Reactive innovation

One source of hope is that the pandemic might spur new innovation. It’s certainly been a time when people and businesses have had occasion to reconsider their purpose and goals.

But Youn said we should distinguish between two kinds of innovation. The first is endogenous innovation, or change that evolves from within a business, society, or ecosystem. The second is reactive – change in response to external events.

“The pandemic is clearly a major event that will force some kind of innovation,” she said. “But this doesn’t mean we will innovate in the direction we aspire to as a nation or society. It’s less endogenous, more reactive.”

And some of this reactive innovation – including the many creative ways companies learn to digitize jobs – might have negative long-term effects. In fact, the focus on maximizing efficiency may actually limit endogenous innovation: in particular, optimizing technologies to execute processes leaves little room to come up with the kinds of breakthrough ideas that reshape industries.

For companies that have the luxury of focusing past their immediate survival on long-term innovation, Youn advised bringing employees back to the office whenever feasible. Because in her view, the early work of endogenous innovation cannot be done remotely, at least not very well.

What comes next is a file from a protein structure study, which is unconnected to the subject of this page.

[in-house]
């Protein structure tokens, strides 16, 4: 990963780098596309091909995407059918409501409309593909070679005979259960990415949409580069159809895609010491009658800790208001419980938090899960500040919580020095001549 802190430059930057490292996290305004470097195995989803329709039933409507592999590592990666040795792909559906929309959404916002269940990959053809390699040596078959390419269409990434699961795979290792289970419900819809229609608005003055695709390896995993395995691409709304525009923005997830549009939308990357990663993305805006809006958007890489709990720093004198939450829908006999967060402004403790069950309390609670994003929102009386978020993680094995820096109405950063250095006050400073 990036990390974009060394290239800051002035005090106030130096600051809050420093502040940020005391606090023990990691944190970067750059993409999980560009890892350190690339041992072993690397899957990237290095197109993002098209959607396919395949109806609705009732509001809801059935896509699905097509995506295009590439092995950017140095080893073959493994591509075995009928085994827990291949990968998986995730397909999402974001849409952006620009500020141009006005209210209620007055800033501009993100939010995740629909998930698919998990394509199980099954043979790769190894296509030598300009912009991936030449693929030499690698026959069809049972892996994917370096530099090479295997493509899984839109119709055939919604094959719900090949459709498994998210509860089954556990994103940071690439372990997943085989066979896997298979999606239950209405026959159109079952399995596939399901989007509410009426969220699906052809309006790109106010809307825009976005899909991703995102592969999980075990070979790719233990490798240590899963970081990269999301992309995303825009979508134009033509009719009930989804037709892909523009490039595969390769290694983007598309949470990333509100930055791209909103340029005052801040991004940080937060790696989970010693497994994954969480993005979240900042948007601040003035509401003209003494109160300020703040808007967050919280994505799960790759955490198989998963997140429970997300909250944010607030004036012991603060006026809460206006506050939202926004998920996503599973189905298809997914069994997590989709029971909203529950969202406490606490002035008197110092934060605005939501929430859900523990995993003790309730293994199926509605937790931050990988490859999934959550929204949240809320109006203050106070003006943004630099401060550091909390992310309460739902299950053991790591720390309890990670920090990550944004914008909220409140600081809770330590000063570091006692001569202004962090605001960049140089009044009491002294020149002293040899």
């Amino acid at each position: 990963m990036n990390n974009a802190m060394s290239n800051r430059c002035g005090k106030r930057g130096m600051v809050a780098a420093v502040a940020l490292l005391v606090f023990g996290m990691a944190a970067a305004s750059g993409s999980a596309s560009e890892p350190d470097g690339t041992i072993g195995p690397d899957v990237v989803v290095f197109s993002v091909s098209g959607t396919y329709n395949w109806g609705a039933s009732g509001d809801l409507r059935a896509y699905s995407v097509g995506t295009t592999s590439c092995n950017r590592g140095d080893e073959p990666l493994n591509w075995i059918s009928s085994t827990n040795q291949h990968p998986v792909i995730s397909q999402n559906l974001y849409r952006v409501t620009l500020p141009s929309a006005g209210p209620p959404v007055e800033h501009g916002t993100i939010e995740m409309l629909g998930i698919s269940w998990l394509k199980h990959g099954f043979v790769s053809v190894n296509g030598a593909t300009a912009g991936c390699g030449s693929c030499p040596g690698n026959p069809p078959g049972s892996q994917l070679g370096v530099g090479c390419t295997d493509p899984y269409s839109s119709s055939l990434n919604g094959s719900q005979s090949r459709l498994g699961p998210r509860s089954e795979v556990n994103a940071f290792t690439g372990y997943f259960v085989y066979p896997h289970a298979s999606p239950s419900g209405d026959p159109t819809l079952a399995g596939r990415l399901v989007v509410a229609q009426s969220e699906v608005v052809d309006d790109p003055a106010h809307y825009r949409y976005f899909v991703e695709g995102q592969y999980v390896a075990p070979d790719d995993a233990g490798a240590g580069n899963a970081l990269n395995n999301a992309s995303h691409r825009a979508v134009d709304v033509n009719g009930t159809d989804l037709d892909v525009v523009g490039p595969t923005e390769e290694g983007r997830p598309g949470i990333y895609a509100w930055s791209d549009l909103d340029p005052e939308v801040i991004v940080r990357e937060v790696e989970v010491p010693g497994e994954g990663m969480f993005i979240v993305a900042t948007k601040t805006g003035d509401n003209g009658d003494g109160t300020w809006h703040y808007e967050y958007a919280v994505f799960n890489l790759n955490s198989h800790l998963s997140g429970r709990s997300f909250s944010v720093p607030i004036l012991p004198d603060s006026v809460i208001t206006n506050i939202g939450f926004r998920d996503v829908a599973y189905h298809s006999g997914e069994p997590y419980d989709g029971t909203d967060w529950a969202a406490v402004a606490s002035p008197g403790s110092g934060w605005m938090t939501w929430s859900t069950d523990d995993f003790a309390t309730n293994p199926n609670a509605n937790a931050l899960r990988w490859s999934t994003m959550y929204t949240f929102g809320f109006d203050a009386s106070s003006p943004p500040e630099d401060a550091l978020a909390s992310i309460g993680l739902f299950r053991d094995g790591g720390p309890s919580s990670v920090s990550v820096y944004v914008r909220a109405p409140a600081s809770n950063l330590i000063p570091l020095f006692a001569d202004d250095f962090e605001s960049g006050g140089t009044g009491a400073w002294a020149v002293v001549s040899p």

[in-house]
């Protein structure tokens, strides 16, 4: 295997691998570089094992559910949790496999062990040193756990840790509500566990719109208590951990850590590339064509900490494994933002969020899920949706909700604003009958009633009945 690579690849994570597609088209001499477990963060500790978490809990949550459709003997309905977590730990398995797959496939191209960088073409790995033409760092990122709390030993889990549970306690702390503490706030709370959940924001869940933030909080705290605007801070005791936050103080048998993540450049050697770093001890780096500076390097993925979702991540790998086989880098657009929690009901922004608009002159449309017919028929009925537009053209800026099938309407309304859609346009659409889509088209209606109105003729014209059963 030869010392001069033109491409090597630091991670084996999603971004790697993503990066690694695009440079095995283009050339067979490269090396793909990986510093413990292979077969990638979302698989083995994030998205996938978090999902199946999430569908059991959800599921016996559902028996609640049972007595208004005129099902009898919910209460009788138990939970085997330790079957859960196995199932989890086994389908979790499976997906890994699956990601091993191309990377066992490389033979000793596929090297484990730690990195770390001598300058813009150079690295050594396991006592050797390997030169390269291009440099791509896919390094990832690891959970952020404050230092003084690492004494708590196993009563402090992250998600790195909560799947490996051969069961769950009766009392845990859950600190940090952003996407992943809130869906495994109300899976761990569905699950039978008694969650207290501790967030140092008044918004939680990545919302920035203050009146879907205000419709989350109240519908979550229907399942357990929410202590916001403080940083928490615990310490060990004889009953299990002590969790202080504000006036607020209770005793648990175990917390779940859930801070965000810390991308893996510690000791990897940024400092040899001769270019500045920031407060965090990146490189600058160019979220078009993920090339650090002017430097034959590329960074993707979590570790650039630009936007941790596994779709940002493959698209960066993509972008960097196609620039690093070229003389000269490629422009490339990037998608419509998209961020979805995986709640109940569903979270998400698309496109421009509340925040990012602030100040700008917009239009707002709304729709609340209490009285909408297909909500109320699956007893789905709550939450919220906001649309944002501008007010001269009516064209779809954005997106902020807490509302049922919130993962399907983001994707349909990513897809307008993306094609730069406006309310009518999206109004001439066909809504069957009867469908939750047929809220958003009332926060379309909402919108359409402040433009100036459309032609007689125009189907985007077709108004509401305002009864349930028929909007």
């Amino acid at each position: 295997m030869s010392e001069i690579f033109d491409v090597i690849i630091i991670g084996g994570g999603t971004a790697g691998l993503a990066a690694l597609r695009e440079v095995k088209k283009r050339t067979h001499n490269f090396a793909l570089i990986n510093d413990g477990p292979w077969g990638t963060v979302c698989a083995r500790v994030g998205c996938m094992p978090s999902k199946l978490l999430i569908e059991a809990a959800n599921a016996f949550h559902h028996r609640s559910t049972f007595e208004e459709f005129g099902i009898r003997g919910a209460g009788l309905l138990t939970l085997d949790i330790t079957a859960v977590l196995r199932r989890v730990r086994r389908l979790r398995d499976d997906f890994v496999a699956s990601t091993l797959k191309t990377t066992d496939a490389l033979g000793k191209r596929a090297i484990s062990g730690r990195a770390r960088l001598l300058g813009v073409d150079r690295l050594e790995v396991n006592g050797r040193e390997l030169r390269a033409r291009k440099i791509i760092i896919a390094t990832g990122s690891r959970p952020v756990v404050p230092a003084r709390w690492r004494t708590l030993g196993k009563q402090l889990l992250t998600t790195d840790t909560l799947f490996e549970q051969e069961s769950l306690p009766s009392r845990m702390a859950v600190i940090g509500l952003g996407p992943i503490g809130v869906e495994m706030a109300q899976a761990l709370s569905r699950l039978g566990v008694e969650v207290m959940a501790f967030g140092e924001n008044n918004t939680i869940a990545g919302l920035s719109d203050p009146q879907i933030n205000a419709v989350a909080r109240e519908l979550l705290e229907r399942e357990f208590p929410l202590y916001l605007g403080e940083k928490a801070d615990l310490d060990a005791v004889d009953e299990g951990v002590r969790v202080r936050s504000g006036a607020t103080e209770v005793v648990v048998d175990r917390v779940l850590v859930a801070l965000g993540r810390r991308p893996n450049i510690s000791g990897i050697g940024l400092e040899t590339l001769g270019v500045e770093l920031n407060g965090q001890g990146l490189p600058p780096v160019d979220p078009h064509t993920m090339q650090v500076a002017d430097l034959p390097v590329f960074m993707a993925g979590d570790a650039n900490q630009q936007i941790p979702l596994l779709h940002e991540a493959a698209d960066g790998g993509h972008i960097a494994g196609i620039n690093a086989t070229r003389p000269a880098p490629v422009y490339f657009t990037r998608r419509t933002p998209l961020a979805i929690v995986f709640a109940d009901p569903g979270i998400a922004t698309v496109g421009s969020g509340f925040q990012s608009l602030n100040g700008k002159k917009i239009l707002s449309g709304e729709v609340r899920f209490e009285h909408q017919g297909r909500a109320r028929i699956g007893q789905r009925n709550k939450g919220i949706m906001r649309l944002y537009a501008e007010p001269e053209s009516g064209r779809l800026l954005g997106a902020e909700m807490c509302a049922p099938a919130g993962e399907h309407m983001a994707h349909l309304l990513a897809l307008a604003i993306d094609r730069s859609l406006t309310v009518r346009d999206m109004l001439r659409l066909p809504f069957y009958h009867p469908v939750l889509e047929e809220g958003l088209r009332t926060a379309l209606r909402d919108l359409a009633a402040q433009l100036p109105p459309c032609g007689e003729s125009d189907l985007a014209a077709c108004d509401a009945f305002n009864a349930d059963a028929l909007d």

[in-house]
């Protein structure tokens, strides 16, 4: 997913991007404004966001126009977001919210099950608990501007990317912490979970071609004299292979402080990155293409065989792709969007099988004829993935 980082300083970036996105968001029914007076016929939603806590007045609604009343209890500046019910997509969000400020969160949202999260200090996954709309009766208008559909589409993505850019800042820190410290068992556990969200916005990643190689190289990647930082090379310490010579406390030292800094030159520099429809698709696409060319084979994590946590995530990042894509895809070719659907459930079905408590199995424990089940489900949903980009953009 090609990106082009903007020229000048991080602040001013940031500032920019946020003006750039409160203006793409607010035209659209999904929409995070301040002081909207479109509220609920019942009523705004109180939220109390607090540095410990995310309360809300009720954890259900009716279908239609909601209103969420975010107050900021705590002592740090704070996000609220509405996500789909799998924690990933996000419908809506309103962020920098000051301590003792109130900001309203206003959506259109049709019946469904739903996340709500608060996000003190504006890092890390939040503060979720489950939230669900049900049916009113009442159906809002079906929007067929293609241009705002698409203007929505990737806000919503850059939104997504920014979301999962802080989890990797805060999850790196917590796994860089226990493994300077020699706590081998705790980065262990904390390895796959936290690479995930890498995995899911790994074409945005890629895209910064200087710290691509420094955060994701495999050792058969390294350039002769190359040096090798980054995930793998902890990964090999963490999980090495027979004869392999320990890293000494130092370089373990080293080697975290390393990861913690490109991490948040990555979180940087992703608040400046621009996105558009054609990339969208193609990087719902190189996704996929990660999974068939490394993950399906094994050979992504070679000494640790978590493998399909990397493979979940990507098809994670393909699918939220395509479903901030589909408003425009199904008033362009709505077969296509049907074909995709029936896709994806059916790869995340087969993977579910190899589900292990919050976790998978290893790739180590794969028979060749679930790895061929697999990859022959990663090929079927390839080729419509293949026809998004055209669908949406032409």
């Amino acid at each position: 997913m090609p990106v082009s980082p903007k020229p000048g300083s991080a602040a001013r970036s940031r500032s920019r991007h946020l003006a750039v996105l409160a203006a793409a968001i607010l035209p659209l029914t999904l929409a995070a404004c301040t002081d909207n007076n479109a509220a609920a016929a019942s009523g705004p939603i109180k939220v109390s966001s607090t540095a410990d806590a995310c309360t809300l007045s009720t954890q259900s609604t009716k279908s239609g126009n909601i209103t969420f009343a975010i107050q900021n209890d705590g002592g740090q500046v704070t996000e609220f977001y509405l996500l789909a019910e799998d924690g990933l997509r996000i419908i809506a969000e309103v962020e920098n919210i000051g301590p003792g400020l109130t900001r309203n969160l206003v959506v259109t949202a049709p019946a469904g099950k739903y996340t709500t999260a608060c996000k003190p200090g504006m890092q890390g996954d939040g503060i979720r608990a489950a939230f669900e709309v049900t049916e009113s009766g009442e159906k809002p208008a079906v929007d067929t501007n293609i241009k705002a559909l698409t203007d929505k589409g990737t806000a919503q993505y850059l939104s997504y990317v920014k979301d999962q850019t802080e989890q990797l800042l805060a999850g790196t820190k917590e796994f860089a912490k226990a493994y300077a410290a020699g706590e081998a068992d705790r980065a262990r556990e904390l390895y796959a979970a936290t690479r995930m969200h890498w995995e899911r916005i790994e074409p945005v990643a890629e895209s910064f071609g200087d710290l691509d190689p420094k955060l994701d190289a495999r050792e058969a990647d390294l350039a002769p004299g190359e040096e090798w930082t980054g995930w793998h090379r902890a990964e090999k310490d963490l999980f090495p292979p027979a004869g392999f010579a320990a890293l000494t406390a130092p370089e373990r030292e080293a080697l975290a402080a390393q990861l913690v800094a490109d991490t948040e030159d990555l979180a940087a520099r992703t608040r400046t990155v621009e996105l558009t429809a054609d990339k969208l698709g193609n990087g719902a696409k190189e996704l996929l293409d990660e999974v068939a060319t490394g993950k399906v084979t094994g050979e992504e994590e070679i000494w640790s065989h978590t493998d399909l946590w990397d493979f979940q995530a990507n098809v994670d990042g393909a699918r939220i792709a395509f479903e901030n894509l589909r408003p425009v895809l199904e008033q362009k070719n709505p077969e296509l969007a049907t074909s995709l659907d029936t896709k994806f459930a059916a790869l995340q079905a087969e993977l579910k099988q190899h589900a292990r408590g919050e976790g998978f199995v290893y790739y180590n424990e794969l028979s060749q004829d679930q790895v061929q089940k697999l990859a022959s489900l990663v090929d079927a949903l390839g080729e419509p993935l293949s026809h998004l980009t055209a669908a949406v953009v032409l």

“When it comes to arriving at ideas that are not well defined, thinking far into the future, that’s tough over Zoom.”

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How the next generation of automation will drive warehouses of the future

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Melonee Wise, CEO of Fetch Robotics

COVID-19 has upended many businesses, but none more so than brick and mortar stores that rely on foot traffic. The combination of government-mandated shutdowns and consumer worry made these retailers’ sales tank in 2020, with almost 10,000 U.S. stores closing permanently. But consumers didn’t stop shopping – trapped at home, they took their buying online, which led to an e-commerce boom.

That boom has strained distribution and fulfillment centers, which every online order passes through before reaching a buyer’s doorstep. The pandemic exacerbated existing labor shortages in these warehouses; meanwhile, consumers expect online orders to arrive faster than ever, with two-day shipping the new standard. Warehouses are under tremendous pressure to do more with less.